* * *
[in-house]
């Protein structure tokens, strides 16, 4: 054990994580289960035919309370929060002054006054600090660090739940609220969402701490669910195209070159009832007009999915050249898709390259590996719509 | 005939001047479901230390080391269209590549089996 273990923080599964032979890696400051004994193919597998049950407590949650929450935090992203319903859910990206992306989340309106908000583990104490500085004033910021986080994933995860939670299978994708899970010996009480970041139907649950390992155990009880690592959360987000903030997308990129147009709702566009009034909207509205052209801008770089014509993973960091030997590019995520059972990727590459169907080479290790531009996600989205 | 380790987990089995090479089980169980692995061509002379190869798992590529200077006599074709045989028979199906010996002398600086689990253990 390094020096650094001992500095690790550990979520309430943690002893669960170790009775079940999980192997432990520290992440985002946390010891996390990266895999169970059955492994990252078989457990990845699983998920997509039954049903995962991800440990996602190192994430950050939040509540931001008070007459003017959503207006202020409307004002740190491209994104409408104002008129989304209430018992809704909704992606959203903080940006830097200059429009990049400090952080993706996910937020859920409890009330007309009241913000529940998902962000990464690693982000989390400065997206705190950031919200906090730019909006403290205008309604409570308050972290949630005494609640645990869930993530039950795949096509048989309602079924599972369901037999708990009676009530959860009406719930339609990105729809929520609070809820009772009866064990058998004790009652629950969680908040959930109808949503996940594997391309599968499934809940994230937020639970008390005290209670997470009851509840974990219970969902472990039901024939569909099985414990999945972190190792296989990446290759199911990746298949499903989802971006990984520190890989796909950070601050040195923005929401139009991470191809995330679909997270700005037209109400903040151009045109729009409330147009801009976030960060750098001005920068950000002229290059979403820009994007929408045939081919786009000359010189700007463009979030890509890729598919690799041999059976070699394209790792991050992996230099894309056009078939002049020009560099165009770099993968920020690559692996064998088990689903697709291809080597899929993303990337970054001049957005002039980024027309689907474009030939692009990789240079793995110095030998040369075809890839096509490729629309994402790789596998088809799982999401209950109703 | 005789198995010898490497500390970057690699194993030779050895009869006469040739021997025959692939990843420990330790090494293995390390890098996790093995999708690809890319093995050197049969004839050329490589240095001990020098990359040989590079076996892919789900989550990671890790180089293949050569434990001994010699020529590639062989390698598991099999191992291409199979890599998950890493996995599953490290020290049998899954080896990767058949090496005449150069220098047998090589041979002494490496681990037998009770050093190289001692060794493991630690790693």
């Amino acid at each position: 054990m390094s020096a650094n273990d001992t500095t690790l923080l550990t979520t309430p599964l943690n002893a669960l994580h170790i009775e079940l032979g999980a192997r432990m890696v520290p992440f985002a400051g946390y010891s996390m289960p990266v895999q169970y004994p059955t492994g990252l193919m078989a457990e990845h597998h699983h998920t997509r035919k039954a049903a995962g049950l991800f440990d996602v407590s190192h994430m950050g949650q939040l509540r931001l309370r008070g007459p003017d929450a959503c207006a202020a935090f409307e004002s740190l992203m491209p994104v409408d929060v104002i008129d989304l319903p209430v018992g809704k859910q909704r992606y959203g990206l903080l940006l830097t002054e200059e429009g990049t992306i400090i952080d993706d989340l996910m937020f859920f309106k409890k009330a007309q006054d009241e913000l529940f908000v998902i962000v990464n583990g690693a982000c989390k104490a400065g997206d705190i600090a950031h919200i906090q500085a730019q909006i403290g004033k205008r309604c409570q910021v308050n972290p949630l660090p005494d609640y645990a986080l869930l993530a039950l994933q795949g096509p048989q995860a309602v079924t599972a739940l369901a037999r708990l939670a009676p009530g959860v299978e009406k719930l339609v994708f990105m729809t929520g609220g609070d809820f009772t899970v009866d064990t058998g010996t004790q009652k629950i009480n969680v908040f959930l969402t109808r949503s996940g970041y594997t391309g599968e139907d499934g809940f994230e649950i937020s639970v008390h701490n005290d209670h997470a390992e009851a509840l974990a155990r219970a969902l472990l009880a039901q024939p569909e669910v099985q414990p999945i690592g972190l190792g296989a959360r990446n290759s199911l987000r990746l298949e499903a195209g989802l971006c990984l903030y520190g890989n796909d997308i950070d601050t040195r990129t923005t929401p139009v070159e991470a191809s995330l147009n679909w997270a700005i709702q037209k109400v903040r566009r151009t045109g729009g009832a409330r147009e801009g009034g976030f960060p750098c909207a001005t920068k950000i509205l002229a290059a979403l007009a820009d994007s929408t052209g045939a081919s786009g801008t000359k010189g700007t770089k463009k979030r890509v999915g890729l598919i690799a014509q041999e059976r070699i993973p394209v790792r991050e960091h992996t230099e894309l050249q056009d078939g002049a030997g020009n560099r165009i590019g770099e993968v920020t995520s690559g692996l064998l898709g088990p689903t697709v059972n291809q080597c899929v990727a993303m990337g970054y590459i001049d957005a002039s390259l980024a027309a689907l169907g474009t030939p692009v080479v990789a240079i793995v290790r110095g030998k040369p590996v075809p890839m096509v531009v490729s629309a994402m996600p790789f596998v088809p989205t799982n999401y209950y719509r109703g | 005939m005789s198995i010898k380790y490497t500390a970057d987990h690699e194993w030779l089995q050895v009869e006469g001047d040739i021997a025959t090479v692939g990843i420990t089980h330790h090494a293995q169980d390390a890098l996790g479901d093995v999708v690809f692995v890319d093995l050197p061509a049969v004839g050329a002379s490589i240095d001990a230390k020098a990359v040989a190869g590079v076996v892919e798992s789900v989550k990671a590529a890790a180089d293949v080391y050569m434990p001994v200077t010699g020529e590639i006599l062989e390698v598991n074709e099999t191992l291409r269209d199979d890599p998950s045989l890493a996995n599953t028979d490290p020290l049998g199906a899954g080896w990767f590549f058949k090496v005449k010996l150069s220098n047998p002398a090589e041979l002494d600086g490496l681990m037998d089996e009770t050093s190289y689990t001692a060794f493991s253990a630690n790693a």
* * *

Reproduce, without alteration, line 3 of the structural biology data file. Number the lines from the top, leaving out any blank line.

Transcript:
């Amino acid at each position: 054990m390094s020096a650094n273990d001992t500095t690790l923080l550990t979520t309430p599964l943690n002893a669960l994580h170790i009775e079940l032979g999980a192997r432990m890696v520290p992440f985002a400051g946390y010891s996390m289960p990266v895999q169970y004994p059955t492994g990252l193919m078989a457990e990845h597998h699983h998920t997509r035919k039954a049903a995962g049950l991800f440990d996602v407590s190192h994430m950050g949650q939040l509540r931001l309370r008070g007459p003017d929450a959503c207006a202020a935090f409307e004002s740190l992203m491209p994104v409408d929060v104002i008129d989304l319903p209430v018992g809704k859910q909704r992606y959203g990206l903080l940006l830097t002054e200059e429009g990049t992306i400090i952080d993706d989340l996910m937020f859920f309106k409890k009330a007309q006054d009241e913000l529940f908000v998902i962000v990464n583990g690693a982000c989390k104490a400065g997206d705190i600090a950031h919200i906090q500085a730019q909006i403290g004033k205008r309604c409570q910021v308050n972290p949630l660090p005494d609640y645990a986080l869930l993530a039950l994933q795949g096509p048989q995860a309602v079924t599972a739940l369901a037999r708990l939670a009676p009530g959860v299978e009406k719930l339609v994708f990105m729809t929520g609220g609070d809820f009772t899970v009866d064990t058998g010996t004790q009652k629950i009480n969680v908040f959930l969402t109808r949503s996940g970041y594997t391309g599968e139907d499934g809940f994230e649950i937020s639970v008390h701490n005290d209670h997470a390992e009851a509840l974990a155990r219970a969902l472990l009880a039901q024939p569909e669910v099985q414990p999945i690592g972190l190792g296989a959360r990446n290759s199911l987000r990746l298949e499903a195209g989802l971006c990984l903030y520190g890989n796909d997308i950070d601050t040195r990129t923005t929401p139009v070159e991470a191809s995330l147009n679909w997270a700005i709702q037209k109400v903040r566009r151009t045109g729009g009832a409330r147009e801009g009034g976030f960060p750098c909207a001005t920068k950000i509205l002229a290059a979403l007009a820009d994007s929408t052209g045939a081919s786009g801008t000359k010189g700007t770089k463009k979030r890509v999915g890729l598919i690799a014509q041999e059976r070699i993973p394209v790792r991050e960091h992996t230099e894309l050249q056009d078939g002049a030997g020009n560099r165009i590019g770099e993968v920020t995520s690559g692996l064998l898709g088990p689903t697709v059972n291809q080597c899929v990727a993303m990337g970054y590459i001049d957005a002039s390259l980024a027309a689907l169907g474009t030939p692009v080479v990789a240079i793995v290790r110095g030998k040369p590996v075809p890839m096509v531009v490729s629309a994402m996600p790789f596998v088809p989205t799982n999401y209950y719509r109703g | 005939m005789s198995i010898k380790y490497t500390a970057d987990h690699e194993w030779l089995q050895v009869e006469g001047d040739i021997a025959t090479v692939g990843i420990t089980h330790h090494a293995q169980d390390a890098l996790g479901d093995v999708v690809f692995v890319d093995l050197p061509a049969v004839g050329a002379s490589i240095d001990a230390k020098a990359v040989a190869g590079v076996v892919e798992s789900v989550k990671a590529a890790a180089d293949v080391y050569m434990p001994v200077t010699g020529e590639i006599l062989e390698v598991n074709e099999t191992l291409r269209d199979d890599p998950s045989l890493a996995n599953t028979d490290p020290l049998g199906a899954g080896w990767f590549f058949k090496v005449k010996l150069s220098n047998p002398a090589e041979l002494d600086g490496l681990m037998d089996e009770t050093s190289y689990t001692a060794f493991s253990a630690n790693a």